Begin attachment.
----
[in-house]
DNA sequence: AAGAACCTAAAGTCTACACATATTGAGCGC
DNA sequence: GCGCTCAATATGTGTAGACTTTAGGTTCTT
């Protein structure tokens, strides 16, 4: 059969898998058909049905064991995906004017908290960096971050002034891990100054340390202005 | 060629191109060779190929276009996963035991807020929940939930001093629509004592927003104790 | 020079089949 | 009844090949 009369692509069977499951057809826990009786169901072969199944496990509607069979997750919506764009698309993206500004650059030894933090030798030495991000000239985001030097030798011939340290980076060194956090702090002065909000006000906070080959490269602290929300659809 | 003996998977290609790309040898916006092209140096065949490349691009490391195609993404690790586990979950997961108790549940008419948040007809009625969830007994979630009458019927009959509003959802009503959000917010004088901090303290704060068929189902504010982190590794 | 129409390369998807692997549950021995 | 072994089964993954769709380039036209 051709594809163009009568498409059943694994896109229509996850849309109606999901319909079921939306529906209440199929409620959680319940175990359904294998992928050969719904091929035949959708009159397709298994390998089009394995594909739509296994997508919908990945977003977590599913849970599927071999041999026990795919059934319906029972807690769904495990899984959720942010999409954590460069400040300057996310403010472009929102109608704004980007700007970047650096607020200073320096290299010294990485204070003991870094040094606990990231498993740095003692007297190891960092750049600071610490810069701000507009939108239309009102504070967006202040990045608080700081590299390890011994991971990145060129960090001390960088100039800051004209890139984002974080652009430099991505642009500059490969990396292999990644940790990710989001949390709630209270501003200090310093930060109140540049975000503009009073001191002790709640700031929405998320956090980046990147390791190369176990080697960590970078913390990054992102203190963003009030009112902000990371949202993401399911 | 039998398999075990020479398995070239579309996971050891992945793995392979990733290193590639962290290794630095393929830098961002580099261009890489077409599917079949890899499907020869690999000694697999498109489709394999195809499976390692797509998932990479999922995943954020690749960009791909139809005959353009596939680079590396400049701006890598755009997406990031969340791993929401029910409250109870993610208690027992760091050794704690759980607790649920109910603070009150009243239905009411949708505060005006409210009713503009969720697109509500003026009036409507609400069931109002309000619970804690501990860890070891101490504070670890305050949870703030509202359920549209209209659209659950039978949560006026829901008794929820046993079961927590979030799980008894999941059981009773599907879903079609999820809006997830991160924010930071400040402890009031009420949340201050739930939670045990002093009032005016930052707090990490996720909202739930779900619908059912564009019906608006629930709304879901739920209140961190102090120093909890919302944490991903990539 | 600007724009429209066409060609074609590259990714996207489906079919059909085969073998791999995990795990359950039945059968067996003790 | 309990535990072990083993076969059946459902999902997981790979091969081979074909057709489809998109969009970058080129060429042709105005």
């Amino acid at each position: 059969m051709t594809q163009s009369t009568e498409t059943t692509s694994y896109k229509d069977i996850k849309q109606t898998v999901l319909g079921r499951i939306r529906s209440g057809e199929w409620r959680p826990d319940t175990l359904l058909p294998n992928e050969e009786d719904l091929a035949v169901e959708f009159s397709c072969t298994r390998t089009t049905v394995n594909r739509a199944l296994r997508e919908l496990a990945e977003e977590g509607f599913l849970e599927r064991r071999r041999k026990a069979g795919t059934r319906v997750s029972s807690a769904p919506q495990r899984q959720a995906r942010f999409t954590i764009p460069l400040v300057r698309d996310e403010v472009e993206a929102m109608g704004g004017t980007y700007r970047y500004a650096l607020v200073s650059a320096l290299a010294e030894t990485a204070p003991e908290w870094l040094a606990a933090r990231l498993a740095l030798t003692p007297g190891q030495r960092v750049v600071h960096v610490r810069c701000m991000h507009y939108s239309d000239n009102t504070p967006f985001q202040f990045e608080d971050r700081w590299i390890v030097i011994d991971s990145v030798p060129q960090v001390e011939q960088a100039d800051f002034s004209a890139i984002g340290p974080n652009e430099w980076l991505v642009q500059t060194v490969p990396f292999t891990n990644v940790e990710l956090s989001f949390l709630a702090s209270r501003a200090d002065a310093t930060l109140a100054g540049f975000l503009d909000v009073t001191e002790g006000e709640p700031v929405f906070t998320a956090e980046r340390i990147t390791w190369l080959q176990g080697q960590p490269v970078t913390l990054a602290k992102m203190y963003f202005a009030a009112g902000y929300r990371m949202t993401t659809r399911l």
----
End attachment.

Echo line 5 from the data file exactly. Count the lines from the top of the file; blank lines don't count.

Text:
């Amino acid at each position: 059969m051709t594809q163009s009369t009568e498409t059943t692509s694994y896109k229509d069977i996850k849309q109606t898998v999901l319909g079921r499951i939306r529906s209440g057809e199929w409620r959680p826990d319940t175990l359904l058909p294998n992928e050969e009786d719904l091929a035949v169901e959708f009159s397709c072969t298994r390998t089009t049905v394995n594909r739509a199944l296994r997508e919908l496990a990945e977003e977590g509607f599913l849970e599927r064991r071999r041999k026990a069979g795919t059934r319906v997750s029972s807690a769904p919506q495990r899984q959720a995906r942010f999409t954590i764009p460069l400040v300057r698309d996310e403010v472009e993206a929102m109608g704004g004017t980007y700007r970047y500004a650096l607020v200073s650059a320096l290299a010294e030894t990485a204070p003991e908290w870094l040094a606990a933090r990231l498993a740095l030798t003692p007297g190891q030495r960092v750049v600071h960096v610490r810069c701000m991000h507009y939108s239309d000239n009102t504070p967006f985001q202040f990045e608080d971050r700081w590299i390890v030097i011994d991971s990145v030798p060129q960090v001390e011939q960088a100039d800051f002034s004209a890139i984002g340290p974080n652009e430099w980076l991505v642009q500059t060194v490969p990396f292999t891990n990644v940790e990710l956090s989001f949390l709630a702090s209270r501003a200090d002065a310093t930060l109140a100054g540049f975000l503009d909000v009073t001191e002790g006000e709640p700031v929405f906070t998320a956090e980046r340390i990147t390791w190369l080959q176990g080697q960590p490269v970078t913390l990054a602290k992102m203190y963003f202005a009030a009112g902000y929300r990371m949202t993401t659809r399911l």